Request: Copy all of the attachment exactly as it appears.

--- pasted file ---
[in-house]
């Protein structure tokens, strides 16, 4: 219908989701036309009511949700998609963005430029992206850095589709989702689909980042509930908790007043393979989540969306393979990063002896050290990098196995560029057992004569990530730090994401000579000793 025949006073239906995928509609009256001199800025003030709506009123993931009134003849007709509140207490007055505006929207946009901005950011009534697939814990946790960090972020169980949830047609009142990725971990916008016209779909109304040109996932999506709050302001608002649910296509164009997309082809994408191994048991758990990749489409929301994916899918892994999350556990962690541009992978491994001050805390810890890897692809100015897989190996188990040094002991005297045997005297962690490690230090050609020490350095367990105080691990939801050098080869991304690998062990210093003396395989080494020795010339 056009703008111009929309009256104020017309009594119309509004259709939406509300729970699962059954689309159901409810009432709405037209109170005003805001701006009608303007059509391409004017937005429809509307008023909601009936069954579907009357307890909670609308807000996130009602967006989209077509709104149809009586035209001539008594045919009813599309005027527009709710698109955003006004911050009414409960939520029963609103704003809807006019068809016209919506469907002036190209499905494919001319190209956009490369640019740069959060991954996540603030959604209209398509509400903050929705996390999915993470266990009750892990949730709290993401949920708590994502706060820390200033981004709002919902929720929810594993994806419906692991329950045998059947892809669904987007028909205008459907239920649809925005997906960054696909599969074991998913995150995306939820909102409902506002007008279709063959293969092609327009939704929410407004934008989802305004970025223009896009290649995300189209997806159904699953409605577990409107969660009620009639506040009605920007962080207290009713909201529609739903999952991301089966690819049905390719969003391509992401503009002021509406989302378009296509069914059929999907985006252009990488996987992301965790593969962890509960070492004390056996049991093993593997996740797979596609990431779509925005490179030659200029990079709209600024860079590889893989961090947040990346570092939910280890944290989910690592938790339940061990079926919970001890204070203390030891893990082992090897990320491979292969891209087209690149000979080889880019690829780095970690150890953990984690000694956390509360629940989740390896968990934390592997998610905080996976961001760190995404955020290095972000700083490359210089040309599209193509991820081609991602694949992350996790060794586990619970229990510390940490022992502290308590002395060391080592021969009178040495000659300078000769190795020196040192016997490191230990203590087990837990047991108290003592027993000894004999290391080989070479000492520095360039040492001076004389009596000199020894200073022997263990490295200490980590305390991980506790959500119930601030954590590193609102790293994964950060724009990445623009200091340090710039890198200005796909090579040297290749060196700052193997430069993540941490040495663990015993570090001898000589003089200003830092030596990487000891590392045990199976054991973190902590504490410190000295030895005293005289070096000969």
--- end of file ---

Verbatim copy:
[in-house]
């Protein structure tokens, strides 16, 4: 219908989701036309009511949700998609963005430029992206850095589709989702689909980042509930908790007043393979989540969306393979990063002896050290990098196995560029057992004569990530730090994401000579000793 025949006073239906995928509609009256001199800025003030709506009123993931009134003849007709509140207490007055505006929207946009901005950011009534697939814990946790960090972020169980949830047609009142990725971990916008016209779909109304040109996932999506709050302001608002649910296509164009997309082809994408191994048991758990990749489409929301994916899918892994999350556990962690541009992978491994001050805390810890890897692809100015897989190996188990040094002991005297045997005297962690490690230090050609020490350095367990105080691990939801050098080869991304690998062990210093003396395989080494020795010339 056009703008111009929309009256104020017309009594119309509004259709939406509300729970699962059954689309159901409810009432709405037209109170005003805001701006009608303007059509391409004017937005429809509307008023909601009936069954579907009357307890909670609308807000996130009602967006989209077509709104149809009586035209001539008594045919009813599309005027527009709710698109955003006004911050009414409960939520029963609103704003809807006019068809016209919506469907002036190209499905494919001319190209956009490369640019740069959060991954996540603030959604209209398509509400903050929705996390999915993470266990009750892990949730709290993401949920708590994502706060820390200033981004709002919902929720929810594993994806419906692991329950045998059947892809669904987007028909205008459907239920649809925005997906960054696909599969074991998913995150995306939820909102409902506002007008279709063959293969092609327009939704929410407004934008989802305004970025223009896009290649995300189209997806159904699953409605577990409107969660009620009639506040009605920007962080207290009713909201529609739903999952991301089966690819049905390719969003391509992401503009002021509406989302378009296509069914059929999907985006252009990488996987992301965790593969962890509960070492004390056996049991093993593997996740797979596609990431779509925005490179030659200029990079709209600024860079590889893989961090947040990346570092939910280890944290989910690592938790339940061990079926919970001890204070203390030891893990082992090897990320491979292969891209087209690149000979080889880019690829780095970690150890953990984690000694956390509360629940989740390896968990934390592997998610905080996976961001760190995404955020290095972000700083490359210089040309599209193509991820081609991602694949992350996790060794586990619970229990510390940490022992502290308590002395060391080592021969009178040495000659300078000769190795020196040192016997490191230990203590087990837990047991108290003592027993000894004999290391080989070479000492520095360039040492001076004389009596000199020894200073022997263990490295200490980590305390991980506790959500119930601030954590590193609102790293994964950060724009990445623009200091340090710039890198200005796909090579040297290749060196700052193997430069993540941490040495663990015993570090001898000589003089200003830092030596990487000891590392045990199976054991973190902590504490410190000295030895005293005289070096000969």